PostgreSQL offers an extensibility architecture and implements its internal data types, operators, functions, indexes, and more on top of it. This architecture is open for everybody to implement and add his own functionality to the PostgreSQL system. You can define new datatypes with or without special operators and functions as needed by your use case. After you have added them, you have the best of two worlds: the special functionalities you have created plus the standard functionality of a database system like ACID, SQL, security, standard data types, WAL, client APIs, ... . An introduction to extensibility is given in the PostgreSQL documentation.
Over time the community has developed a set of extensions that are useful for their own needs and for a great number of applications - sometimes even for the requirements and definitions given by standardization organizations. Some popular examples are
- Data types, operators, and function for the handling of spatial data like points, polylines, overlaps(), ... as defined by OSGeo and SQL Multimedia and Application Packages Part 3: Spatial.
- Functionality for full text search as defined by SQL Multimedia and Application Packages Part 2: Full-Text.
- Access to data outside the current database (other PostgreSQL instance, other SQL, NoSQL or BigData database system, LDAP, flat files like csv, json, xml) as defined by SQL Part 9: Management of External Data.
The lifecycle of such an extension starts with the implementation of its features by a group of persons or a company. After publishing, the extension may be used and further expanded by other persons or companies of the community. Sometimes such extensions keep independent from the PostgreSQL system, e.g.: PostGIS, in other cases they are delivered with the standard download and explicitly listed as an Additional Supplied Module within the documentation with hints how to install them. And in rare cases, extensions are incorporated into the core system so that they become a native part of PostgreSQL.
To activate and use an extension, you must download and install the necessary files (if not delivered with the standard download) and issue the command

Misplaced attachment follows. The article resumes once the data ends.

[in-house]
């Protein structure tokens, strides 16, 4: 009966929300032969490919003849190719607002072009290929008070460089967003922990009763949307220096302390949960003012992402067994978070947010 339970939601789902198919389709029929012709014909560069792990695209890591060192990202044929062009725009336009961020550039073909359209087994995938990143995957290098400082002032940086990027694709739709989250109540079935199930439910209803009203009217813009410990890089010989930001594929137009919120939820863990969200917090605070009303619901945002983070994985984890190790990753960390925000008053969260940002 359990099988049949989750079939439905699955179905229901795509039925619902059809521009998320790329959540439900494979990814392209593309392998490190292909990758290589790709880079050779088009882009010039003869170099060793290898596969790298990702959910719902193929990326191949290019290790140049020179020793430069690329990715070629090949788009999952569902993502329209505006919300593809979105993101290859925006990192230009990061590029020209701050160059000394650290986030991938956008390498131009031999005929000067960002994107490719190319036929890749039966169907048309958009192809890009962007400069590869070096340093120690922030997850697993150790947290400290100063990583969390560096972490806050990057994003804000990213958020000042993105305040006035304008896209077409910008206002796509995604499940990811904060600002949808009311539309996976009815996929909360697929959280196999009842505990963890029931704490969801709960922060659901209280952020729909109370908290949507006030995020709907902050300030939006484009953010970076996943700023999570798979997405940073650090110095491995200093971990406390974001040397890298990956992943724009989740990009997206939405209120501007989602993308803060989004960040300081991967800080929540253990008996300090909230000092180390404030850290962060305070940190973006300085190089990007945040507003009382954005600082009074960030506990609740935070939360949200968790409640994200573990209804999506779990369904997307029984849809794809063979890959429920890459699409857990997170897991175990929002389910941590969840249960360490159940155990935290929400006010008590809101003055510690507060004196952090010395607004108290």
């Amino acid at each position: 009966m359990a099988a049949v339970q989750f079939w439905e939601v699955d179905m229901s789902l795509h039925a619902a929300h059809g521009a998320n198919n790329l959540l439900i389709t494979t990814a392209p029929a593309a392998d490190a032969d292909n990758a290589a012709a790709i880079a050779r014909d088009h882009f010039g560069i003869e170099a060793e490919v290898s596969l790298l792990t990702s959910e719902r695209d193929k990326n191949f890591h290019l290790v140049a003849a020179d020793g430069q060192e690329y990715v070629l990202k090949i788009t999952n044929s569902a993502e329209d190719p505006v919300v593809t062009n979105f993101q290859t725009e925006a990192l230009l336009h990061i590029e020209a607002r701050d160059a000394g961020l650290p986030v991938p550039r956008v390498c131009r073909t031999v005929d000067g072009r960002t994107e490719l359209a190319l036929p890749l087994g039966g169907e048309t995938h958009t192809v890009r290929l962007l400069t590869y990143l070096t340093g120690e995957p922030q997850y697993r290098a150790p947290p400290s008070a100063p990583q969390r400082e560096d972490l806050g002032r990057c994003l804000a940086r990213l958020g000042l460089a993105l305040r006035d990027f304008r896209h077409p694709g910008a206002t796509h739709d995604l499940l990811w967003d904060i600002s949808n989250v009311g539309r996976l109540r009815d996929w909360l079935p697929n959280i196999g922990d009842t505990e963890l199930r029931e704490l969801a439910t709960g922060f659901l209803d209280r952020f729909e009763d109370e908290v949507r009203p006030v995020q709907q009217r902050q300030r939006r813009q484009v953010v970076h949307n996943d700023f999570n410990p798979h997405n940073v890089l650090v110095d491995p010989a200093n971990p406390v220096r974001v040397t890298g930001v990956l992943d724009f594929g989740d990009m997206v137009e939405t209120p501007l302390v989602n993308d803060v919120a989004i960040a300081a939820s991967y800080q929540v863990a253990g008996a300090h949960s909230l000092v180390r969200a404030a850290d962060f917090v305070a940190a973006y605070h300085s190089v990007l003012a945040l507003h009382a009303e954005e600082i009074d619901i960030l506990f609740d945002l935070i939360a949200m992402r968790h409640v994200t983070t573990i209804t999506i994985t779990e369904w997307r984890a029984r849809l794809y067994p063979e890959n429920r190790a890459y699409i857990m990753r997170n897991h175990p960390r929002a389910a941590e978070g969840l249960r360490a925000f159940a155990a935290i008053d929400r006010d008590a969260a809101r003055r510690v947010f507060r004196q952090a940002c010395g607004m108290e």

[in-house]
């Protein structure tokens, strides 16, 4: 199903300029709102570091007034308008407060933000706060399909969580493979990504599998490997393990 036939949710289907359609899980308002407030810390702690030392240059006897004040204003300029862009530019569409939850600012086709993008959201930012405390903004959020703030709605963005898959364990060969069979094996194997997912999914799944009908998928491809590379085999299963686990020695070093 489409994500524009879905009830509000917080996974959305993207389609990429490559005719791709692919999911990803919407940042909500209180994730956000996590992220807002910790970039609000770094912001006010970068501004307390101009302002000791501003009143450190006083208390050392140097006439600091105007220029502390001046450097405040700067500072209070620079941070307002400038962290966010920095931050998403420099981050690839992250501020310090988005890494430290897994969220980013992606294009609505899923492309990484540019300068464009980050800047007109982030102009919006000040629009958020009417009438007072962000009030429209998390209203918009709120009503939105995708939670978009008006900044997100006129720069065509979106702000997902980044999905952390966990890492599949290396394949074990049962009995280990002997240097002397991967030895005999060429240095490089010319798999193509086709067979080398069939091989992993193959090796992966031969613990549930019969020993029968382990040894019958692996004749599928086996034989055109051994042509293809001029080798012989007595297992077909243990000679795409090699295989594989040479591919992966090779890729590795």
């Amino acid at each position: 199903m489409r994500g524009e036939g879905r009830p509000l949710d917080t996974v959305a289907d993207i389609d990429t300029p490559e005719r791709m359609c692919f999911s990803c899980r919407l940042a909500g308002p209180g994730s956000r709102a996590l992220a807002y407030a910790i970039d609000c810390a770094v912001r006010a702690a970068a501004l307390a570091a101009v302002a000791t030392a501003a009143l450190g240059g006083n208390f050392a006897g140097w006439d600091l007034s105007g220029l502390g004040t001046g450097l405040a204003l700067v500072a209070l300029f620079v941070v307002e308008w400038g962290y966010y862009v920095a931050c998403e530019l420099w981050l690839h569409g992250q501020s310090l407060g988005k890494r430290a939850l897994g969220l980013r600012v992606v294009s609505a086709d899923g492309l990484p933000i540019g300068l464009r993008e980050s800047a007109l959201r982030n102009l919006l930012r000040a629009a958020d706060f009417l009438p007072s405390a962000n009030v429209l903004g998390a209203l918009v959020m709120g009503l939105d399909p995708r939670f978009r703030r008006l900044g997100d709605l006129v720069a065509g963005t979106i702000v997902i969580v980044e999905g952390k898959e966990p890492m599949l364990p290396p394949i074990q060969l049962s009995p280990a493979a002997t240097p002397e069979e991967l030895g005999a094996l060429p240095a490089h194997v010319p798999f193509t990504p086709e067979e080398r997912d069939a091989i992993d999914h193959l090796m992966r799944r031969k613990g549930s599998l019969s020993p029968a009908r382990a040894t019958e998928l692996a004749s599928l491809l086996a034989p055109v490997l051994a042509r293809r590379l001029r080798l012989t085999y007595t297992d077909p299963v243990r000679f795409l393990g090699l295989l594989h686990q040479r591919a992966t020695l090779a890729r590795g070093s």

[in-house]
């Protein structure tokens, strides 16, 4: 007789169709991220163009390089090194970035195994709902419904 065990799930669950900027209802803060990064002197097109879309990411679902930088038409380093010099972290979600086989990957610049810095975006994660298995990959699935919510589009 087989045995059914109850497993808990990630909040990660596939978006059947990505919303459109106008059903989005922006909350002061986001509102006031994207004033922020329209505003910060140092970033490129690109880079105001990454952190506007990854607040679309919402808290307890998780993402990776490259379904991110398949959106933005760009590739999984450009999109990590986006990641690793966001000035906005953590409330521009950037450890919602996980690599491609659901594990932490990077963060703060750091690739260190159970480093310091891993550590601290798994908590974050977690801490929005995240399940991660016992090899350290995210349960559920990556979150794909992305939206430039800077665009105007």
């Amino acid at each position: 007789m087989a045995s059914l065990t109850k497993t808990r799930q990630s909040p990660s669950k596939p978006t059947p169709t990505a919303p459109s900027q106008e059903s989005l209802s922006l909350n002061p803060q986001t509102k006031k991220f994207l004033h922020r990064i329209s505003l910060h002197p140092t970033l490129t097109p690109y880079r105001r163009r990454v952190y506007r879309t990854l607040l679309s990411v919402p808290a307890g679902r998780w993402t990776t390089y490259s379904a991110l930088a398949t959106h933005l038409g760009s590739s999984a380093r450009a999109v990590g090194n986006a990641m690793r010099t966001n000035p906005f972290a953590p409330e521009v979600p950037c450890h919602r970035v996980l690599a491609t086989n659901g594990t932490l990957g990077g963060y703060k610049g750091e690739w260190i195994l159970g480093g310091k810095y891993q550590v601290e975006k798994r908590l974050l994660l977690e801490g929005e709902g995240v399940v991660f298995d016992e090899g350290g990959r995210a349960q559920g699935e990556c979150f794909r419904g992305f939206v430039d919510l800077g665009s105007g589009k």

CREATE EXTENSION <extension_name>; within an SQL client like
psql. To control which extensions are already installed use:
PostGIS[edit | edit source]
PostGIS is a project which extends PostgreSQL with a rich set of 2D and 3D spacial data types plus associated functions, operators and index types as defined by OSGeo and SQL Multimedia and Application Packages Part 3: Spatial. Typically data types are polygon or multipoint, typical functions are st_length() or st_contains(). The appropriated index type for spatial objects is the GiST index.
The PostGIS project has its own representation on the WEB where all its aspects are described, especially the download process and the activation of the extension itself.
Foreign Data Wrappers[edit | edit source]
Foreign Data Wrappers (FDW) are PostgreSQL extensions that offer access to data outside of the actual database and instance. There are different types of data wrappers:
- One wrapper to other PostgreSQL instances: postgres_fdw
- A lot of wrappers to other relational database systems like Oracle, MySQL, MS SQL Server, ...
- A lot of wrappers to NoSQL database systems: CouchDB, MongoDB, Cassandra, ...
- Generic wrappers to ODBC and JDBC
- A lot of wrapper to files of different formats: csv, xml, json, tar, zip, ... (file_fdw)
- LDAP wrapper
- ... and more.
A comprehensive list gives an overview.
The technique of FDW is defined in the SQL standard Part 9: Management of External Data.
Here is an example of how to access another PostgreSQL instance via FDW.
-- Install the extension to other PostgreSQL instances CREATE EXTENSION postgres_fdw; -- Define the connection to a database/instance at a different server CREATE SERVER remote_geo_server FOREIGN DATA WRAPPER postgres_fdw OPTIONS (host '10.10.10.10', port '5432', dbname 'geo_data'); -- Define a user for the connection (The remote user must have access rights at the remote database) CREATE USER MAPPING FOR CURRENT_USER SERVER remote_geo_server OPTIONS (user 'geo_data_user', password 'xxx'); -- Define two foreign tables via an IMPORT command ... IMPORT FOREIGN SCHEMA geo_schema LIMIT TO (city, point_of_interest) FROM SERVER remote_geo_server INTO my_schema; -- .. and another foreign table via an explicit definition CREATE FOREIGN TABLE remote_person ( id SERIAL, person_name TEXT NOT NULL, city_id INT4 NOT NULL ) SERVER remote_geo_server OPTIONS(schema_name 'geo_schema', table_name 'person');
After the execution of the above statements you have access to the three tables city, point_of_interest and remote_person with the usual DML commands SELECT, UPDATE, COMMIT, ... . Nevertheless the data keeps at the 'remote' server (10.10.10.10), queries are executed there, and only the results of queries are transfered via network to the actual instance and your client application.
SELECT count(*) FROM city; -- table 'city' resides on a different server
Bidirectional Replication (BDR)[edit | edit source]
BDR is an extension that allows replication in both directions between involved (master-) nodes in parallel to their regular read and writes activities of their client applications. So it realizes a multi-master replication. Actually, the project is a standalone project. But multiple technologies emerging from BDR development have already become an integral part of core PostgreSQL, such as Event Triggers, Logical Decoding, Replication Slots, Background Workers, and more.